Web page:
Archives for March 2013

You Gotta Have Passion

I spoke with an aspiring FSO earlier this week.  She was smart (PhD, former college professor) and funny and very personable.  But there was something that didn’t click in our conversation.  Admittedly, it was just a 20-minute telephone call, but still it was almost immediately evident that she was missing what is perhap. s the most important thing for people who want to pass the Foreign Service Exam, especially the Oral Assessment.

She didn’t have any passion.  Not for the work, not for the career track, and not for the FS as a career.

Don’t misunderstand me.  There are some FSOs who don’t have passion for their work.  That’s too bad because I’m convinced they joined the Foreign Service with a great deal of zeal.  But over the years have lost that mysterious ingredient locked into a job because of the health, education and other benefit s.

Be honest with yourself.  If you’re not excited about the Foreign Service, living overseas and working for the U.S. Government, don’t waste your time.  The prep for the exams and the wait to get in are ridiculously long.

But what if you do have the zest and the passion to join the Foreign Service and live and work overseas, but you can’t pass the test.   Say you take it four or five times, but you still don’t pass.  What are the alternatives?  I’ll discuss that in a future post.

Cheers

 

 

State Dept Guidebook for Oral Assessment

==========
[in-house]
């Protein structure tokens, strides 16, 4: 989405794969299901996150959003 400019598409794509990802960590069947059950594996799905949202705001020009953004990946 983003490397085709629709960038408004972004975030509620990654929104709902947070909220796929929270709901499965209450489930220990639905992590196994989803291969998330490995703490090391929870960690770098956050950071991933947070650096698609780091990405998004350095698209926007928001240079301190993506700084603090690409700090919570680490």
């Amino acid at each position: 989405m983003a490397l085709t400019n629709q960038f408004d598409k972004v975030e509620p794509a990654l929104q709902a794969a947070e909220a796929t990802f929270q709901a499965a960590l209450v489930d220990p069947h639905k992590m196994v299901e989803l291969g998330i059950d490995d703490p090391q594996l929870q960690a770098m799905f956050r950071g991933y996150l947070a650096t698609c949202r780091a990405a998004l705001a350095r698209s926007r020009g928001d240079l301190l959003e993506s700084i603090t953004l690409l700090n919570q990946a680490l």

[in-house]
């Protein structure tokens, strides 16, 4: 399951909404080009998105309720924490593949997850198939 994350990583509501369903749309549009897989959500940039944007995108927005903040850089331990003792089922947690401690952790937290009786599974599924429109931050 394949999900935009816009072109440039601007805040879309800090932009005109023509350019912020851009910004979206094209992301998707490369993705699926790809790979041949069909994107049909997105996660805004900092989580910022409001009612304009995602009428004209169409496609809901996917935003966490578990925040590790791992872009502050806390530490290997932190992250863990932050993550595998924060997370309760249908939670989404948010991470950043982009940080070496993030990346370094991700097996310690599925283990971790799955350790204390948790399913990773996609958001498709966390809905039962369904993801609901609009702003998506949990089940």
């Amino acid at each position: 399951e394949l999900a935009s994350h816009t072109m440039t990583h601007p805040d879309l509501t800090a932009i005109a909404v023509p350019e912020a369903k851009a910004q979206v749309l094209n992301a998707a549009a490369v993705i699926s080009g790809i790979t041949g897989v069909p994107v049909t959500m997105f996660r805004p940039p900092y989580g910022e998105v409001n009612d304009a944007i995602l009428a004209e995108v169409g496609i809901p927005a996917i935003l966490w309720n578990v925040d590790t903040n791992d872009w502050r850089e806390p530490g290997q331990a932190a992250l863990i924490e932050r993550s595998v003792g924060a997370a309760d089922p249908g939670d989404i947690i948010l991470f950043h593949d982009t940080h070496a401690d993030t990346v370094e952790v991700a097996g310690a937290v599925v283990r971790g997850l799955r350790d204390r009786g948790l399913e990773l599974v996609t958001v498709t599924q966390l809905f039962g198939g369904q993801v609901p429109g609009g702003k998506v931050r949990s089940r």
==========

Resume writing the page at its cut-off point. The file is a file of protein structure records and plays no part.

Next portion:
For those of you facing the Oral Assessment phase of the Foreign Service Exam, I want to call your attention to the outstanding manual that the Department has recently released. It’s not only an excellent overview of the assessment process, but provides a lot of examples on how to handle the group exercise, the writing assignments and other sections. Take a look even if you’re not yet facing this part of the Exam.

I know I frequently criticize how State runs the assessment process, but I’m pleased to say that the Oral Assessment Guidebook is superb.  Take advantage of it.

 

 

 

Pointers on the Oral Exam (Part 1 of 2)

Okay, I know a lot about African Big Men and State Department policymaking, but Word Press at times leaves me stumped.   I’m sorry that this post originally went up unfinished on the website.  I’ve figured how to avoid that in the future.  Please bear with me.

 

I have promised a post on the Oral Assessment for months, and after talking to some friends who took their Orals last year I’m re-energized to write about it.

A couple of things I’ve learned and confirmed with my friends are that:

  • The Oral Assessment portion of the Foreign Service Exam has changed very little since I took it 1985;
  • Most of the examiners are probably on their last tours in the Department, and they’re looking for their high-three salaries to bump up their annuities.  Some are bitter and others are curmudgeons who will always be curmudgeons, but most/most are decent folks who in their last assignment with State, on the Board of Examiners (BEX), genuinely wish to make sure the incoming FSOs will be the best possible.                             

The Oral Assessment is a grueling ordeal.

The exam lasts a full day and includes a writing test, a Q&A period with you and two FSOs and a group session that has been alternately described as a minefield and a policy wonk scrum.  To top it off, Careers.State.Gov says, the “[oral] assessment measures your ability to demonstrate the 13 dimensions … essential to the successful performance of Foreign Service work.”   That last part is debatable, but it makes the HR gurus feel better, I suppose.